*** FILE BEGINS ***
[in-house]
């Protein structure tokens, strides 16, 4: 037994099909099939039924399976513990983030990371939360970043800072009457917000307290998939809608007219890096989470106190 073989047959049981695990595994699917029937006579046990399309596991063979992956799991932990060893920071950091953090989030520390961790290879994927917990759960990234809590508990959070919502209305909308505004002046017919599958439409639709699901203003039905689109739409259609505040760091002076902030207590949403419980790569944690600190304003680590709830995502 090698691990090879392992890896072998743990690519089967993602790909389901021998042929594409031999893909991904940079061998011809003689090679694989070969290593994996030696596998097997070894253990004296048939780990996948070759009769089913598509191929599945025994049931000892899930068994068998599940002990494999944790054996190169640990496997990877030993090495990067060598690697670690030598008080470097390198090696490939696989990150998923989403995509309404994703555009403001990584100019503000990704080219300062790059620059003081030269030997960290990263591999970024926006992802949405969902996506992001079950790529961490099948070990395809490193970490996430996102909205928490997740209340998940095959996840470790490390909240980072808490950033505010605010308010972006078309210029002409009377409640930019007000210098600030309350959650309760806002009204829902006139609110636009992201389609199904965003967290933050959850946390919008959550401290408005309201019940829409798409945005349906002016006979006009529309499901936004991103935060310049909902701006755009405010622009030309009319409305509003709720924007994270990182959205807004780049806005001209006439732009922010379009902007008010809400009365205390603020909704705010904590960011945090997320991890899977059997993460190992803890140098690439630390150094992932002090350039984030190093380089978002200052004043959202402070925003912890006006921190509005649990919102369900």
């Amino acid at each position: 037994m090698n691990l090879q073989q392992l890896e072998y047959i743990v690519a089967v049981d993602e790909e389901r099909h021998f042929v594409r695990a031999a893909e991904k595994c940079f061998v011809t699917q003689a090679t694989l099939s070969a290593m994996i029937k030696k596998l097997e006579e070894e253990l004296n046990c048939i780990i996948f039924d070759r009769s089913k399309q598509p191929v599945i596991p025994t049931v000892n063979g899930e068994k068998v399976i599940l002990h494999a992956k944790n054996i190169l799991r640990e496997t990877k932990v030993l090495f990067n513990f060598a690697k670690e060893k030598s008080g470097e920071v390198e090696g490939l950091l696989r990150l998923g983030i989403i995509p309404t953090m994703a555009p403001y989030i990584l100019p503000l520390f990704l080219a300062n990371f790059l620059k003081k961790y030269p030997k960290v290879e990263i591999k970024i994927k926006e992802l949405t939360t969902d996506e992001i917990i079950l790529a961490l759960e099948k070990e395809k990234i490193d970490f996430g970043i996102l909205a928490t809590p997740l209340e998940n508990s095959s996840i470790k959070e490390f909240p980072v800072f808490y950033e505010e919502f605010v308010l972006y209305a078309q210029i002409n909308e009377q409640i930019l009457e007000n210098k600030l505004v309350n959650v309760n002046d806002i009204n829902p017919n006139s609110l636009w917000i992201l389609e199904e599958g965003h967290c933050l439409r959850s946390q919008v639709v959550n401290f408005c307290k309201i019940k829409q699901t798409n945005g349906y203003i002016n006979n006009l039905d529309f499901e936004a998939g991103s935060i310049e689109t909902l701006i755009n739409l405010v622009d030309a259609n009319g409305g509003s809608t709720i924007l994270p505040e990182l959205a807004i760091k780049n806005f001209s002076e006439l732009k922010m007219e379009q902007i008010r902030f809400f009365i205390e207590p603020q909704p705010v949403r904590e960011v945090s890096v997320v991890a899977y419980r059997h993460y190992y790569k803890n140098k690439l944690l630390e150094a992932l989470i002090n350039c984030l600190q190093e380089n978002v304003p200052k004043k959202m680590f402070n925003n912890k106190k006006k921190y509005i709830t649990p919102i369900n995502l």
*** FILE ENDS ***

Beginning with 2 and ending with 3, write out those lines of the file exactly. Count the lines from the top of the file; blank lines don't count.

């Protein structure tokens, strides 16, 4: 037994099909099939039924399976513990983030990371939360970043800072009457917000307290998939809608007219890096989470106190 073989047959049981695990595994699917029937006579046990399309596991063979992956799991932990060893920071950091953090989030520390961790290879994927917990759960990234809590508990959070919502209305909308505004002046017919599958439409639709699901203003039905689109739409259609505040760091002076902030207590949403419980790569944690600190304003680590709830995502 090698691990090879392992890896072998743990690519089967993602790909389901021998042929594409031999893909991904940079061998011809003689090679694989070969290593994996030696596998097997070894253990004296048939780990996948070759009769089913598509191929599945025994049931000892899930068994068998599940002990494999944790054996190169640990496997990877030993090495990067060598690697670690030598008080470097390198090696490939696989990150998923989403995509309404994703555009403001990584100019503000990704080219300062790059620059003081030269030997960290990263591999970024926006992802949405969902996506992001079950790529961490099948070990395809490193970490996430996102909205928490997740209340998940095959996840470790490390909240980072808490950033505010605010308010972006078309210029002409009377409640930019007000210098600030309350959650309760806002009204829902006139609110636009992201389609199904965003967290933050959850946390919008959550401290408005309201019940829409798409945005349906002016006979006009529309499901936004991103935060310049909902701006755009405010622009030309009319409305509003709720924007994270990182959205807004780049806005001209006439732009922010379009902007008010809400009365205390603020909704705010904590960011945090997320991890899977059997993460190992803890140098690439630390150094992932002090350039984030190093380089978002200052004043959202402070925003912890006006921190509005649990919102369900």
């Amino acid at each position: 037994m090698n691990l090879q073989q392992l890896e072998y047959i743990v690519a089967v049981d993602e790909e389901r099909h021998f042929v594409r695990a031999a893909e991904k595994c940079f061998v011809t699917q003689a090679t694989l099939s070969a290593m994996i029937k030696k596998l097997e006579e070894e253990l004296n046990c048939i780990i996948f039924d070759r009769s089913k399309q598509p191929v599945i596991p025994t049931v000892n063979g899930e068994k068998v399976i599940l002990h494999a992956k944790n054996i190169l799991r640990e496997t990877k932990v030993l090495f990067n513990f060598a690697k670690e060893k030598s008080g470097e920071v390198e090696g490939l950091l696989r990150l998923g983030i989403i995509p309404t953090m994703a555009p403001y989030i990584l100019p503000l520390f990704l080219a300062n990371f790059l620059k003081k961790y030269p030997k960290v290879e990263i591999k970024i994927k926006e992802l949405t939360t969902d996506e992001i917990i079950l790529a961490l759960e099948k070990e395809k990234i490193d970490f996430g970043i996102l909205a928490t809590p997740l209340e998940n508990s095959s996840i470790k959070e490390f909240p980072v800072f808490y950033e505010e919502f605010v308010l972006y209305a078309q210029i002409n909308e009377q409640i930019l009457e007000n210098k600030l505004v309350n959650v309760n002046d806002i009204n829902p017919n006139s609110l636009w917000i992201l389609e199904e599958g965003h967290c933050l439409r959850s946390q919008v639709v959550n401290f408005c307290k309201i019940k829409q699901t798409n945005g349906y203003i002016n006979n006009l039905d529309f499901e936004a998939g991103s935060i310049e689109t909902l701006i755009n739409l405010v622009d030309a259609n009319g409305g509003s809608t709720i924007l994270p505040e990182l959205a807004i760091k780049n806005f001209s002076e006439l732009k922010m007219e379009q902007i008010r902030f809400f009365i205390e207590p603020q909704p705010v949403r904590e960011v945090s890096v997320v991890a899977y419980r059997h993460y190992y790569k803890n140098k690439l944690l630390e150094a992932l989470i002090n350039c984030l600190q190093e380089n978002v304003p200052k004043k959202m680590f402070n925003n912890k106190k006006k921190y509005i709830t649990p919102i369900n995502l």